In The Land of Aztec Camera, Teenage Fanclub, and Orange Juice

Call me naïve but I expected to arrive in the UK on a recent expedition to buy vinyl, er. . . I mean to have a relaxing vacation with my wife... and find great stuff that cannot be found in the States, not to mention tons of vintage goodies. In my fevered thirty three and a third delusions, I envisioned plum and orange-label original Led Zeppelin pressings piled high in shops; streets paved with copies of Rubber Soul and Let It Bleed, swarms of cockney street urchins hawking 45s of "Baba O'Riley."

Beautiful Edinburgh, Auld Reekie, in wonderful Scotland was the first stop and VoxBox Music down the hill from New Town in gentrifying Stockbridge (home hood of Shirley Manson) proved to be a small but fairly well-stocked shop where I got a UK copy of Los Lobos The Neighborhood. Nice back room there for diggers as well. A quick run through Vinyl Villains failed to turn up much of interest though the LP jackets hanging in long plastic sleeves from the ceiling, with like four per sleeve, is something I’d never seen before. It's weird and makes it impossible to check out the jackets other than to peer up at them from the floor. A shocking lack of classics and collectibles for such a venerable store.

The gem, and I did not get to every shop in town (see the word “wife” above) was the one that puts the lie to the belief that all record stores have to be disorganized, dirty, junk holes. Coda Music up on The Mound, just down the hill from the Royal Mile is a fantastic little store. Once just the celebrated road between Edinburgh Castle at the top of the hill and Holyrood Palace at the bottom, the Royal Mile has now unfortunately become the Scottish equivalent of Times Square, in all its crowded, annoying commercialism run amok glory. No topless women with the Union Jack or Saltire painted across their breasts yet, but give it time.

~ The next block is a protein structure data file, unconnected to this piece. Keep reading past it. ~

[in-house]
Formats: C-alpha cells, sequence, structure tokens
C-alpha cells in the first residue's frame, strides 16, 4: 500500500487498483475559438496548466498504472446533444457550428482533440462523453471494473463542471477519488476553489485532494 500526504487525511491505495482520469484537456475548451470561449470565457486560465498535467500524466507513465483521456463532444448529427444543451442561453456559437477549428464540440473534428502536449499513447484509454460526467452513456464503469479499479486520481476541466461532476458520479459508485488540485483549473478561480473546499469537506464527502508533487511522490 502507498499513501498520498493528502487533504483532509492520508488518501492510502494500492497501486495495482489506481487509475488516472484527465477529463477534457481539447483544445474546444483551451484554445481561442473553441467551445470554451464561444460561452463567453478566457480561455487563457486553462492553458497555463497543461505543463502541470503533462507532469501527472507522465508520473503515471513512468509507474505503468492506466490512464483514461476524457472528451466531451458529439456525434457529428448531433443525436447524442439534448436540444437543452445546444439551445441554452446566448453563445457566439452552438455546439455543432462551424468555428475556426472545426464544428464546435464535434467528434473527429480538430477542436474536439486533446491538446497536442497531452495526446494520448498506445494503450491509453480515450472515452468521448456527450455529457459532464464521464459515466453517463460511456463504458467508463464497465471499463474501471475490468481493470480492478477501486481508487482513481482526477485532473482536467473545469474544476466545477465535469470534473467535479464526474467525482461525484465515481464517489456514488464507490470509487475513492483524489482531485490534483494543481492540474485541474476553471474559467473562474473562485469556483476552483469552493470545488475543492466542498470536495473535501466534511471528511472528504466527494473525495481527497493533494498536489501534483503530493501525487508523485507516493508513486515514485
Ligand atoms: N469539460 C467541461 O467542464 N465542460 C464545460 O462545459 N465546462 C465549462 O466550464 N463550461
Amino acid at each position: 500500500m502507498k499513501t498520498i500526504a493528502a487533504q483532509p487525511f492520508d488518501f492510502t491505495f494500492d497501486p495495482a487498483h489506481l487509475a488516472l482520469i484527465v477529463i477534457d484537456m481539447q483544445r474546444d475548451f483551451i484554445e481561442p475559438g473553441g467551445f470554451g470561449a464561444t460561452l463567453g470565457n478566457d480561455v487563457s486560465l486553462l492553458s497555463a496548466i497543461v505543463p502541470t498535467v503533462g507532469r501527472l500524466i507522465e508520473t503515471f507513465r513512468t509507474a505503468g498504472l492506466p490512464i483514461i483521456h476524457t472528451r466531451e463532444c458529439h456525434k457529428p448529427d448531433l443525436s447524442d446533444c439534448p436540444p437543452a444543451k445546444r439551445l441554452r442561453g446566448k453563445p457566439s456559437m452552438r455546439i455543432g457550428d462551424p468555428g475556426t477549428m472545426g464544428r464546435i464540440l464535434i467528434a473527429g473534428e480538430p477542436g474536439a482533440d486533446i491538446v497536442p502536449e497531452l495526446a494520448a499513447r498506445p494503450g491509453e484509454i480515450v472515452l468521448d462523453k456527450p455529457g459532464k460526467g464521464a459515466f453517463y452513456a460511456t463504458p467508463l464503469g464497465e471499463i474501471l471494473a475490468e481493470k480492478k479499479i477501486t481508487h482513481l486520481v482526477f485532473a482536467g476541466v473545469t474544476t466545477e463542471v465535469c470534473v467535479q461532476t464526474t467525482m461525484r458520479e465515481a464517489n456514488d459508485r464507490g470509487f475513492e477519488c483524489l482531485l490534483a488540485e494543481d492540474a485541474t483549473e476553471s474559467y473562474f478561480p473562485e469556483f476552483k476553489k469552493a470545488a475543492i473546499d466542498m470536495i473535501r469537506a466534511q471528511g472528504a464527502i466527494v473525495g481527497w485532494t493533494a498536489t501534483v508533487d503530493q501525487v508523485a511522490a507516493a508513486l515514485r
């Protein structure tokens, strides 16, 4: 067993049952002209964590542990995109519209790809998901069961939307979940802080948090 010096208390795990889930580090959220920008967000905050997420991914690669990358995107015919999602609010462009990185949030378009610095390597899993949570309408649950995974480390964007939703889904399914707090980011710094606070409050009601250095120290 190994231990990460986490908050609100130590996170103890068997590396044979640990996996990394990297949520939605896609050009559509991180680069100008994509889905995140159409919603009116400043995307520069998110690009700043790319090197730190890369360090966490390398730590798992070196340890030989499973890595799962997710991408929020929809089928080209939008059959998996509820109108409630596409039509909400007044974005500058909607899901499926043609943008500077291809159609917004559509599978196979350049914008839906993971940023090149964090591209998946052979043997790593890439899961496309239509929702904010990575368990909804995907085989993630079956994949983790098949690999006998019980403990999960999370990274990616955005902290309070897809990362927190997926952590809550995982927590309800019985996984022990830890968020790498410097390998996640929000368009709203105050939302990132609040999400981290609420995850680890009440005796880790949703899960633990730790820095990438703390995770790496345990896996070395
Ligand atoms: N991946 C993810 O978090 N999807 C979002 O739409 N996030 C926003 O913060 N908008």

Coda, however, is a very inviting place with a focus on contemporary and traditional UK folk music though they had records by Adele, Albert Collins and Art Tatum in there as well. Coda’s owners Dougie Anderson and Rose Norton have recently decided to put their faith in the staying power of the recent vinyl boom and have opened The Vinyl Room, which has its very own logo that can be found splashed across t-shirts. The room itself is crammed full of new vinyl and during my visit there were some dedicated college age shoppers clutching armloads of new titles that cost somewhere around £20 sterling each. I succumbed to the self-titled debut of the much-admired Irish band, The Gloaming and Mount The Air the latest by the English sisterly duo, The Unthanks.

Both groups are writing and performing new music that is folky in name only. This is modern acoustic music, intricately arranged, with definite connections to the grand history of UK folk music, be it Fairport Convention or Silly Wizard, and which is performed, both live and on record, with great gusto.

In the case of The Unthanks, which tends towards a slower, more sepia bent in their tunes and lyrics, 16 different musicians, including the sisters, played on the record. Another purchase which only came on CD was Blackhouse by the Peatbog Faeries from the Isle of Skye who mix electronics with fiddles and pipes. While some is soft and meandering though not in a god awful New Age-y way, this instrumental only sextet can jam out with the best of 'em. On the track “Is This Your Son?” they let loose on a loud, reverb and beat-heavy version of Scottish, dare I say it, dance music. It’s actually very creative stuff and fans of Celtic traditional music should avail themselves of a copy athoot delay.